Of course, Thomas Jefferson penned the Declaration of Independence. But, according to Suneel Dhand, M.D., Jefferson also authored medical and well-being advice back in the eighteenth century that seems as modern as what today’s physicians and wellness experts tell their patients.
How did Jefferson have so much valid information about eating a wholesome diet, the importance of exercise, de-stressing and even keeping a positive attitude? In his new book, “Thomas Jefferson: Lessons from a Secret Buddha” (Mindstir Media, 2012), Suneel Dhand reveals the story of Thomas Jefferson’s friendship with a wise, mysterious sage from a remarkable Eastern civilization nestled in the Himalayas. This one crucial facet of Jefferson’s life has remained hidden up till now, only recently uncovered from the archives. Through a series of letters exchanged with his advisor, Jefferson became devoted to timeless well-being teachings that helped shaped him and his future.
“These health and wellness practices that Jefferson adhered to are wonderful examples of holistic medicine, combining modern advice with ancient Eastern beliefs,” says Dr. Dhand.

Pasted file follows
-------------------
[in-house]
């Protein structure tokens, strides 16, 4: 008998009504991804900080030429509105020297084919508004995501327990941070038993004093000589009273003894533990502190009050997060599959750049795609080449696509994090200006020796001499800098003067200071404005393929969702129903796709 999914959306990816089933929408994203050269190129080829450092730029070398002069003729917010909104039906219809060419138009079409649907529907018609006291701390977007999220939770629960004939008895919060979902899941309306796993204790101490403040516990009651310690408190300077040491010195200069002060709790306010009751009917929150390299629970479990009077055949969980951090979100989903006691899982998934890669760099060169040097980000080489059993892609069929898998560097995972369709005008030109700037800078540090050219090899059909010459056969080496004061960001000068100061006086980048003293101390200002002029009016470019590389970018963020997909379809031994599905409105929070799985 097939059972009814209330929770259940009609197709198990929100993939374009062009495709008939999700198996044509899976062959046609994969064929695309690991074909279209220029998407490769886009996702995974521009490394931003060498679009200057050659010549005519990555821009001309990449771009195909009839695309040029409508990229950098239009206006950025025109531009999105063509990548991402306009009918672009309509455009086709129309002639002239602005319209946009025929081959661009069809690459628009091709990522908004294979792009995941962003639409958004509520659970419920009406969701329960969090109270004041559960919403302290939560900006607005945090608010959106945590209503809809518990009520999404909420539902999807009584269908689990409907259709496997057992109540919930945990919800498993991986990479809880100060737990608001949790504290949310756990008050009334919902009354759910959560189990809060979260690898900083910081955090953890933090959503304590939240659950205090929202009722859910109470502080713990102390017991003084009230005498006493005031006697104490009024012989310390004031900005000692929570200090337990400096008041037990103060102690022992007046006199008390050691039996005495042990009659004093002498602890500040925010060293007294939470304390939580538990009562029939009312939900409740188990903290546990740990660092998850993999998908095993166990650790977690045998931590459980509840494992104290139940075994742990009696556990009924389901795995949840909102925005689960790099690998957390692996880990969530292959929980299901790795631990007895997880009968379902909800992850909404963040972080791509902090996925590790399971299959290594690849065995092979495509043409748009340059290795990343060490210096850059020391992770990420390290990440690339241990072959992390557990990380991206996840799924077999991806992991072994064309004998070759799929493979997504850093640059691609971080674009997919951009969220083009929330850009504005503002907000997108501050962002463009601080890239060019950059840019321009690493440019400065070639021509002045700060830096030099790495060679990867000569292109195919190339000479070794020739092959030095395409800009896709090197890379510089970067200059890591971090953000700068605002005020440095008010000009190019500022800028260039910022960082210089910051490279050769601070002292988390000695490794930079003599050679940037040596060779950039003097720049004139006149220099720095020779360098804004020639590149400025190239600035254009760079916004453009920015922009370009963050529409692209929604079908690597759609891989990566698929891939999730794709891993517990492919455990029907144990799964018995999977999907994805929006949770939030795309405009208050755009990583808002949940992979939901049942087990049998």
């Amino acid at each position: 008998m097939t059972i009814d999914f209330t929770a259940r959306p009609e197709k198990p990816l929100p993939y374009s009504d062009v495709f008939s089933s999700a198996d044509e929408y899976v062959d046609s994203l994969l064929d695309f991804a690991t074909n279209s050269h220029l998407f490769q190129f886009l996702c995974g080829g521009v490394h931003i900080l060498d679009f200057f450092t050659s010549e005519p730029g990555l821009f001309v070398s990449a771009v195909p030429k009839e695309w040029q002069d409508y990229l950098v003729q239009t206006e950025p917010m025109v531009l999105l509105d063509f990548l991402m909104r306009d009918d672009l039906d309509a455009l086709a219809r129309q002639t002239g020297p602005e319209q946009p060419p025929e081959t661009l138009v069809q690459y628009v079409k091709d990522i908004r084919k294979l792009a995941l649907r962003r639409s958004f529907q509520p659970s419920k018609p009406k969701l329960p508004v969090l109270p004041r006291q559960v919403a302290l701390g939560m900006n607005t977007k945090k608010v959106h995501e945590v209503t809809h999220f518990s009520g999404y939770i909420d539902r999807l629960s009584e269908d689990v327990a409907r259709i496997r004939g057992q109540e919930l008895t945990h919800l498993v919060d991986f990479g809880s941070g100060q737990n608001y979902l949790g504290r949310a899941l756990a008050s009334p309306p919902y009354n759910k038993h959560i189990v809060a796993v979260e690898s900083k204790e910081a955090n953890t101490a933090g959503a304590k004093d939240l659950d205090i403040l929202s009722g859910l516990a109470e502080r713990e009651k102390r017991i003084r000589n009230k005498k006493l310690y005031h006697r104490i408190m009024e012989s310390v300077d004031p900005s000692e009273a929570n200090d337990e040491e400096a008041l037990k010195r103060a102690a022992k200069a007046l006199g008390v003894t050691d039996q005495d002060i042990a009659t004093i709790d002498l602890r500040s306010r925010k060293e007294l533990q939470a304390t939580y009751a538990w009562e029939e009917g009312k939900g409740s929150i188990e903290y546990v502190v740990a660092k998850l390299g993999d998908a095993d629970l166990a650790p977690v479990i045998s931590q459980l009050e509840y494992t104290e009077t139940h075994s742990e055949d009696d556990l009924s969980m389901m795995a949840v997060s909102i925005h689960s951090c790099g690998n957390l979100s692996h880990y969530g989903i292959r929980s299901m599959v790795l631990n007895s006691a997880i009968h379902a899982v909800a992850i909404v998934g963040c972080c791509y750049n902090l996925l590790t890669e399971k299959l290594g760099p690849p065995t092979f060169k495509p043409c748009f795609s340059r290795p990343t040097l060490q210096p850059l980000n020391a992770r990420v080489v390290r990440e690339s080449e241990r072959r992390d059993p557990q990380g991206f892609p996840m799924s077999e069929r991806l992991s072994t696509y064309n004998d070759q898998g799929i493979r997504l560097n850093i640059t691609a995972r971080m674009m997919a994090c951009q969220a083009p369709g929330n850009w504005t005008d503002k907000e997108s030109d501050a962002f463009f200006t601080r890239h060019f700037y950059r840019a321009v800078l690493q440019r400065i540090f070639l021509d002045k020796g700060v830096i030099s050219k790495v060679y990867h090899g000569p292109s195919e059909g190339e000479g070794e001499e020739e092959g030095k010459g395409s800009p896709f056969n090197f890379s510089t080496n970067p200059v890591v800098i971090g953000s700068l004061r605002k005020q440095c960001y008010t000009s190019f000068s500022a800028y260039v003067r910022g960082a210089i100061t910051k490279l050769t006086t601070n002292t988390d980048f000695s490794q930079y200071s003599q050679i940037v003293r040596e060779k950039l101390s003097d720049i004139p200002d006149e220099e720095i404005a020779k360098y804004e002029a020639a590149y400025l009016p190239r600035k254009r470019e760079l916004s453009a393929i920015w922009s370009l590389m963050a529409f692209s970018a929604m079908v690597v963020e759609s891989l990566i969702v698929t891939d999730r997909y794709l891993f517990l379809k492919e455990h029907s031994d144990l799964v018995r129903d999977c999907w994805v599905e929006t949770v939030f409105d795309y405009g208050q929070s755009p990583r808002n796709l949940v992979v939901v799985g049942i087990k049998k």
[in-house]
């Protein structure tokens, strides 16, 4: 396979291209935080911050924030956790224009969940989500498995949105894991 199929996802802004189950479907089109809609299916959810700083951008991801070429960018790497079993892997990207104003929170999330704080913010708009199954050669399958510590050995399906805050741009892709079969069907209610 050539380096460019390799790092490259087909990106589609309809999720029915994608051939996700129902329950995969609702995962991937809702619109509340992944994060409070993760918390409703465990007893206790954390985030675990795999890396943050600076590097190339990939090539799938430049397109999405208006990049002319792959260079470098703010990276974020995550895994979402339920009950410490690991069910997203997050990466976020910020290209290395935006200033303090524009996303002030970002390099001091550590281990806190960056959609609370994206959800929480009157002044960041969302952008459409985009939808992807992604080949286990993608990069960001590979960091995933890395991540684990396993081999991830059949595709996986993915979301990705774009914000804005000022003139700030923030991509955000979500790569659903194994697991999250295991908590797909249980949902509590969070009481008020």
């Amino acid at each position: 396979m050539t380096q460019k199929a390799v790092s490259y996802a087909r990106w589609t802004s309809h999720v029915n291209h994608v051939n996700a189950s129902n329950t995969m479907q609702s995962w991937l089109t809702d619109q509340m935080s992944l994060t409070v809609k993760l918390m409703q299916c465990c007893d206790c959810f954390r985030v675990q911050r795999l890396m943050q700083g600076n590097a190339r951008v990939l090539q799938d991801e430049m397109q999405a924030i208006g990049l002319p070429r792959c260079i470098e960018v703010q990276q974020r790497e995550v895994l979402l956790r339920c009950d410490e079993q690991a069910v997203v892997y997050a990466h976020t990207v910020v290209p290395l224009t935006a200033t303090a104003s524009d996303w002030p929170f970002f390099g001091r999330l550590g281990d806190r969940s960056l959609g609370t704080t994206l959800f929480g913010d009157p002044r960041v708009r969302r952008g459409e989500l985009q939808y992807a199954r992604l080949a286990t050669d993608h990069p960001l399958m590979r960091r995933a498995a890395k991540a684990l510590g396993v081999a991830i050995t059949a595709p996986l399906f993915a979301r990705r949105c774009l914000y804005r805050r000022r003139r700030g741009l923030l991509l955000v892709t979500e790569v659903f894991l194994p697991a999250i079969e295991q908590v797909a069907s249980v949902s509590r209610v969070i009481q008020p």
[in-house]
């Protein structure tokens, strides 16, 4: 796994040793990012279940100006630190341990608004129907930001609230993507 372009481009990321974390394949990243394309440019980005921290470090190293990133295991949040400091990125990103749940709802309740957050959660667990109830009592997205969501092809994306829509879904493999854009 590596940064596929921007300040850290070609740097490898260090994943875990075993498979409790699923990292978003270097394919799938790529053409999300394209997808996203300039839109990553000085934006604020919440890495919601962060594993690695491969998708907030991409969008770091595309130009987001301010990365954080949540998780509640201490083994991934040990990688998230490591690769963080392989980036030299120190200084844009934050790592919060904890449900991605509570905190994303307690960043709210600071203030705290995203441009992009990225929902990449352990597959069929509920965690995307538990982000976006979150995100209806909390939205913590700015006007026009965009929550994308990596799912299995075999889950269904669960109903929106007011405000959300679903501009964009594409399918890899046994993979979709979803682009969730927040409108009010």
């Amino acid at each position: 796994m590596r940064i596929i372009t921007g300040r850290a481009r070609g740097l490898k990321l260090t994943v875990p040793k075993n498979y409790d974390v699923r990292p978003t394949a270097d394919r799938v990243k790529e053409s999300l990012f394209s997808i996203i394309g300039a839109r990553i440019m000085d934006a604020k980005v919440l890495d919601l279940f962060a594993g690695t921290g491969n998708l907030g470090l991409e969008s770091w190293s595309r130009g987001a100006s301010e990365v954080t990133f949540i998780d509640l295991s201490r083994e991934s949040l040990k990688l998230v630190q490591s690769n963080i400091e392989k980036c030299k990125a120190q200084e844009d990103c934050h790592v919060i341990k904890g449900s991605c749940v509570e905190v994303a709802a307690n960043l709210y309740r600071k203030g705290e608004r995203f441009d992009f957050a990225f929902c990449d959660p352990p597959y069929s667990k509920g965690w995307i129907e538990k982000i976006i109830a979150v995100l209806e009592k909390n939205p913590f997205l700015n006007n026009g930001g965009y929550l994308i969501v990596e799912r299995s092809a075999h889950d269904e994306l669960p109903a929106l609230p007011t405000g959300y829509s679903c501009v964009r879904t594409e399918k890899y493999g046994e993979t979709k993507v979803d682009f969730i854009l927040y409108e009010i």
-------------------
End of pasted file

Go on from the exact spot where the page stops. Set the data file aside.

About the Author
Dr Suneel Dhand is a practicing internal medicine physician with an interest in health and wellness education. He completed his internal medicine residency in Maryland, and then worked in Massachusetts up until 2012.
He is the author of two well-being books; High Percentage Wellness Steps, and his just released book, Thomas Jefferson: Lessons from a Secret Buddha.
When he is not working in the hospital or writing, Suneel enjoys traveling, running and playing tennis.
My Take on the Book
I have read a few biographies of Jefferson and never have I seen reference to Buddah in connection to Jefferson. With this in mind I was intrigued to read this short book to see if what I did not see made the man any less mysterious. What I loved about the book was that they author intertwined the writings of Jefferson as well as letters from a Buddah that he interacted with in his day (among many other letters and writings) to illustrate his points. The author writes in a clear, engaging style that draws you into the story itself and compels you to read further. While I do not know whether the book completely de-mystified the man who was Jefferson, the author did add a new layer of mystery to him (at least for me that is). If you enjoy learning about our past Presidents and what makes them tick, this book adds some interesting components to the discourse on this well known President!
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